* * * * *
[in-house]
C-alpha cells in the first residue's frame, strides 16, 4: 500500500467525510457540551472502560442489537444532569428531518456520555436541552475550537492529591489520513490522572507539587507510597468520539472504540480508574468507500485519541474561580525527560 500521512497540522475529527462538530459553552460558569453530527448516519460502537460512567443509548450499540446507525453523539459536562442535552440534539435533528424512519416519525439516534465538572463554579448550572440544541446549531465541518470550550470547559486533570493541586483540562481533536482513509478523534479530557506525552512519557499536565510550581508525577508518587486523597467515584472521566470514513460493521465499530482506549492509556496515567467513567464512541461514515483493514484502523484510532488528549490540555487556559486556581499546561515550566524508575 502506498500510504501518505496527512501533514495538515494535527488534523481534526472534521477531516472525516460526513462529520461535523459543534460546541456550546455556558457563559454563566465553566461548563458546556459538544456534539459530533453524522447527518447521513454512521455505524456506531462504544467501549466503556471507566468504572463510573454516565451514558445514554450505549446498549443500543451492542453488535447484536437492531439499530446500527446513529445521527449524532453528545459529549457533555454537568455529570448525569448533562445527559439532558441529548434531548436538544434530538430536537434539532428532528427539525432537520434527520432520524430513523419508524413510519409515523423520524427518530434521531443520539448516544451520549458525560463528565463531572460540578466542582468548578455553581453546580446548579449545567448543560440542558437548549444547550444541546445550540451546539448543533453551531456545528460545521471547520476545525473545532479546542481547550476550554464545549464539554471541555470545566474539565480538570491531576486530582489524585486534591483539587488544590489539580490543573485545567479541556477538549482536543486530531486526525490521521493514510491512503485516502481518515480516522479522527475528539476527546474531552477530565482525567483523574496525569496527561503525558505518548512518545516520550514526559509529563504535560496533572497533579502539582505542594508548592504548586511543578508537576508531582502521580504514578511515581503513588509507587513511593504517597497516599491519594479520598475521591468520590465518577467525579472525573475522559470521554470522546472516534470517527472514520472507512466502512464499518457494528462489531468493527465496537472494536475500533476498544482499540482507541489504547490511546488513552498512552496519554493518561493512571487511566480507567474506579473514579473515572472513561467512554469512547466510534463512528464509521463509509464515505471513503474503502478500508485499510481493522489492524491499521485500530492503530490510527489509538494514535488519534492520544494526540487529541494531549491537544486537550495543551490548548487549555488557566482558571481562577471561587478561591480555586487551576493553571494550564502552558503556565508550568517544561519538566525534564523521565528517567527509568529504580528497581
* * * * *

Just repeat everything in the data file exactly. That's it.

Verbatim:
[in-house]
C-alpha cells in the first residue's frame, strides 16, 4: 500500500467525510457540551472502560442489537444532569428531518456520555436541552475550537492529591489520513490522572507539587507510597468520539472504540480508574468507500485519541474561580525527560 500521512497540522475529527462538530459553552460558569453530527448516519460502537460512567443509548450499540446507525453523539459536562442535552440534539435533528424512519416519525439516534465538572463554579448550572440544541446549531465541518470550550470547559486533570493541586483540562481533536482513509478523534479530557506525552512519557499536565510550581508525577508518587486523597467515584472521566470514513460493521465499530482506549492509556496515567467513567464512541461514515483493514484502523484510532488528549490540555487556559486556581499546561515550566524508575 502506498500510504501518505496527512501533514495538515494535527488534523481534526472534521477531516472525516460526513462529520461535523459543534460546541456550546455556558457563559454563566465553566461548563458546556459538544456534539459530533453524522447527518447521513454512521455505524456506531462504544467501549466503556471507566468504572463510573454516565451514558445514554450505549446498549443500543451492542453488535447484536437492531439499530446500527446513529445521527449524532453528545459529549457533555454537568455529570448525569448533562445527559439532558441529548434531548436538544434530538430536537434539532428532528427539525432537520434527520432520524430513523419508524413510519409515523423520524427518530434521531443520539448516544451520549458525560463528565463531572460540578466542582468548578455553581453546580446548579449545567448543560440542558437548549444547550444541546445550540451546539448543533453551531456545528460545521471547520476545525473545532479546542481547550476550554464545549464539554471541555470545566474539565480538570491531576486530582489524585486534591483539587488544590489539580490543573485545567479541556477538549482536543486530531486526525490521521493514510491512503485516502481518515480516522479522527475528539476527546474531552477530565482525567483523574496525569496527561503525558505518548512518545516520550514526559509529563504535560496533572497533579502539582505542594508548592504548586511543578508537576508531582502521580504514578511515581503513588509507587513511593504517597497516599491519594479520598475521591468520590465518577467525579472525573475522559470521554470522546472516534470517527472514520472507512466502512464499518457494528462489531468493527465496537472494536475500533476498544482499540482507541489504547490511546488513552498512552496519554493518561493512571487511566480507567474506579473514579473515572472513561467512554469512547466510534463512528464509521463509509464515505471513503474503502478500508485499510481493522489492524491499521485500530492503530490510527489509538494514535488519534492520544494526540487529541494531549491537544486537550495543551490548548487549555488557566482558571481562577471561587478561591480555586487551576493553571494550564502552558503556565508550568517544561519538566525534564523521565528517567527509568529504580528497581